Help with English

Discussion in 'Linguistics' started by Saint, Aug 24, 2011.

  1. Saint Valued Senior Member

    Could/Can you please help me open the door.

    Why does my English grammar book teach that "could" should be used to indicate good manner?
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  3. Fraggle Rocker Staff Member

    "Good manners," not "good manner." A manner is a way of doing things: "The manner in which you hold your pen affects the appearance of your writing." But "manners" (plural) is an idiom meaning "polite behavior." "Your child's manners are terrible. He never says 'please' or 'thank you'."

    When you request help from a stranger, the polite idiom is to use "could you..." instead of "can you," "would you," "will you," or any of the other ways of asking. To say it this way is good manners.

    In previous eras, polite speech was even more complicated: Would you please be so kind as to help me open the door? Today no one in America talks that way. There may be "upper-class" families in England who still do.

    If the person is not a stranger, yet someone you don't know very well, or maybe your teacher, boss, or someone else who deserves your respect, it's always wise to err on the side of caution (another idiom) and use polite language. I.e., when in doubt, practice good manners. Being too polite will probably never cause you any trouble, but not being polite enough will.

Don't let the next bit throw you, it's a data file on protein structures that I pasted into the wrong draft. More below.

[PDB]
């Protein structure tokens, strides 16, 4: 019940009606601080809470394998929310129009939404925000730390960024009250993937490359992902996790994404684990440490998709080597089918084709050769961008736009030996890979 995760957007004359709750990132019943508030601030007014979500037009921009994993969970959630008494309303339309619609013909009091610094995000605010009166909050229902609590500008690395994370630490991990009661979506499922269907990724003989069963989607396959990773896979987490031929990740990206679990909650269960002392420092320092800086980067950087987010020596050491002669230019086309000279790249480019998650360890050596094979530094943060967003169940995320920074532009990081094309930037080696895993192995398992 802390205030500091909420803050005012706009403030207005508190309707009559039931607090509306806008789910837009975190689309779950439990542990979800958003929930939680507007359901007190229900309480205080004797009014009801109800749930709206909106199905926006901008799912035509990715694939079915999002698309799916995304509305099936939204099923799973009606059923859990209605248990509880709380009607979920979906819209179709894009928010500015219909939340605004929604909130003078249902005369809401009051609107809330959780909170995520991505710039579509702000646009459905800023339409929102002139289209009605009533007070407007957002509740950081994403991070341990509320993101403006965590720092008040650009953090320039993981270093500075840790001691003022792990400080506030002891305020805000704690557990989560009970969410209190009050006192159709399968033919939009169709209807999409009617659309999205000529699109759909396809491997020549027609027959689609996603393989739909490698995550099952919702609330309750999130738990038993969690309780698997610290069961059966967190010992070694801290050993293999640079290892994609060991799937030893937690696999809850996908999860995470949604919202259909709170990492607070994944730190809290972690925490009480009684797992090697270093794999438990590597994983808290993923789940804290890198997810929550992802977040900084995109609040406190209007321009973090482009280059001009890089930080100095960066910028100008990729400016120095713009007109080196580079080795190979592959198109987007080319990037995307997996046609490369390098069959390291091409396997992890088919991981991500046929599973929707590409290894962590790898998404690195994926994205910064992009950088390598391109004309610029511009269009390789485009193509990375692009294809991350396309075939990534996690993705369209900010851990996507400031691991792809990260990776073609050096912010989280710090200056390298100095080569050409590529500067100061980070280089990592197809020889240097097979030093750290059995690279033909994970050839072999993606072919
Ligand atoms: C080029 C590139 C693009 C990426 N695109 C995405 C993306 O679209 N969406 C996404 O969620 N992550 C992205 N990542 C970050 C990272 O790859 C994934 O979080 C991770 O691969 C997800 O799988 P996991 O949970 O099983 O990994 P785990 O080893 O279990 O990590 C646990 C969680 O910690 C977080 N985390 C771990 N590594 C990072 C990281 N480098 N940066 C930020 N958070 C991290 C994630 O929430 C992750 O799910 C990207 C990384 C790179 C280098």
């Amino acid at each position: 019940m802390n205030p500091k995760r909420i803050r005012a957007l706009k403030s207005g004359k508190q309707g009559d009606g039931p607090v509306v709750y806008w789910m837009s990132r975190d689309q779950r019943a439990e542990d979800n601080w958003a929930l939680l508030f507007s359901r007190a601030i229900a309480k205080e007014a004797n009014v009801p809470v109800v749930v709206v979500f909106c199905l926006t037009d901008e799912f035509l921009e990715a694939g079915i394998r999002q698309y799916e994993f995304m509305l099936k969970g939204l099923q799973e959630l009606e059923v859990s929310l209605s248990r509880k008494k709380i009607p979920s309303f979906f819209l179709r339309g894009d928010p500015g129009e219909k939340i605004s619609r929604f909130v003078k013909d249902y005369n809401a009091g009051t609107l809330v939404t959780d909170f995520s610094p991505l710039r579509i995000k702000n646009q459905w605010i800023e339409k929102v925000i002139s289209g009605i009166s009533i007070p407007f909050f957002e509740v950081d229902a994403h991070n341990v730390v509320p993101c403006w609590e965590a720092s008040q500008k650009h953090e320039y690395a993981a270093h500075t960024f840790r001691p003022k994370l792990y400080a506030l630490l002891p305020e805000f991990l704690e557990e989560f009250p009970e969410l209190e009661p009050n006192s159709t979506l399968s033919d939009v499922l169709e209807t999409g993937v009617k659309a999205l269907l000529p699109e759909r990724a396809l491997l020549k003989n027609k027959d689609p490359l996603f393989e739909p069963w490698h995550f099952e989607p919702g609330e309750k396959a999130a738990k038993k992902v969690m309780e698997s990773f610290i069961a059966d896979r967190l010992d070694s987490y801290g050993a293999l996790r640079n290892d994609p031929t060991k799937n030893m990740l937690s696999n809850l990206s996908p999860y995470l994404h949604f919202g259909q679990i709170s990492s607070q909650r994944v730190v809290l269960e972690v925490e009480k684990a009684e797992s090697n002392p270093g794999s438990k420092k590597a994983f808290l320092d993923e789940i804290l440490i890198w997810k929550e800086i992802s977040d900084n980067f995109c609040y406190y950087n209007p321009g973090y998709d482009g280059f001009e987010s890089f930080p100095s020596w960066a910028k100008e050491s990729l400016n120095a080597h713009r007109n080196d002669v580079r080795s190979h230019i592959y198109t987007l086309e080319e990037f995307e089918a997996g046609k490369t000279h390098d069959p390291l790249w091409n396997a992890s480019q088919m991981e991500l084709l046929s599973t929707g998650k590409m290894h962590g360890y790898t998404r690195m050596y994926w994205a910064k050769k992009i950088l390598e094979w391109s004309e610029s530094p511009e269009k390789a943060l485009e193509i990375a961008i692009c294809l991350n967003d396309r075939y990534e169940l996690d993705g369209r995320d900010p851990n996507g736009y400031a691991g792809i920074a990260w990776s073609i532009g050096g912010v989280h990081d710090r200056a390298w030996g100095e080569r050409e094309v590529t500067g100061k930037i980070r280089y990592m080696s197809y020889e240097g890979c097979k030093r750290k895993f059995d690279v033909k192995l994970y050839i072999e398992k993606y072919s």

And remember, "Could you please help me open the door?" is, technically, a question, so it must be written with a question mark, not a period.
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  5. Saint Valued Senior Member

    Moochers = people who do nothing?

    abuzz = noisy?
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  7. Saint Valued Senior Member

    freeloaders = lazy people asking for help?
  8. Fraggle Rocker Staff Member

    To mooch means to borrow something with no intention of ever returning or repaying it. So a moocher is a person who habitually "borrows" money (or other resources) and never pays people back, so he never needs to get a job. This word goes back to the 15th century and originally meant a person who skulks around and picks pockets or commits other types of robberies.

    We have words like "atwitter" meaning a place or crowd that is characterized by twittering noises--the voices of happy, optimistic people. So "abuzz" was coined on that model. A place or crowd that is "abuzz" is characterized by buzzing noises--the voices of people who are discussing something controversial or ominous.

    Not necessarily lazy. A freeloader is a person who relies on other people for food, entertainment, etc. He may simply be unlucky and is dependent on the generosity of others. This word was coined during the Great Depression of the 1930s, when 25% of the people in the USA could not find jobs.

    Until very recently, the U.S. economy was booming, so anyone who habitually relied on the generosity or gullibility of his friends was considered to be lazy and dishonorable. Today there are a lot of honorable people who can't find work. Not as many as during the Great Depression, but it could get worse.
  9. Saint Valued Senior Member

    dearth = shortage?
  10. Saint Valued Senior Member

    “We do not have information on the use of an individual, we just know when they got or bought a mobile phone. So there are still limitations with regard to exposure assessment.” Plus, most of us live with so many RF sources, it’s difficult to study populations by levels of exposure.

    plus = used as a conjunction ?
  11. Fraggle Rocker Staff Member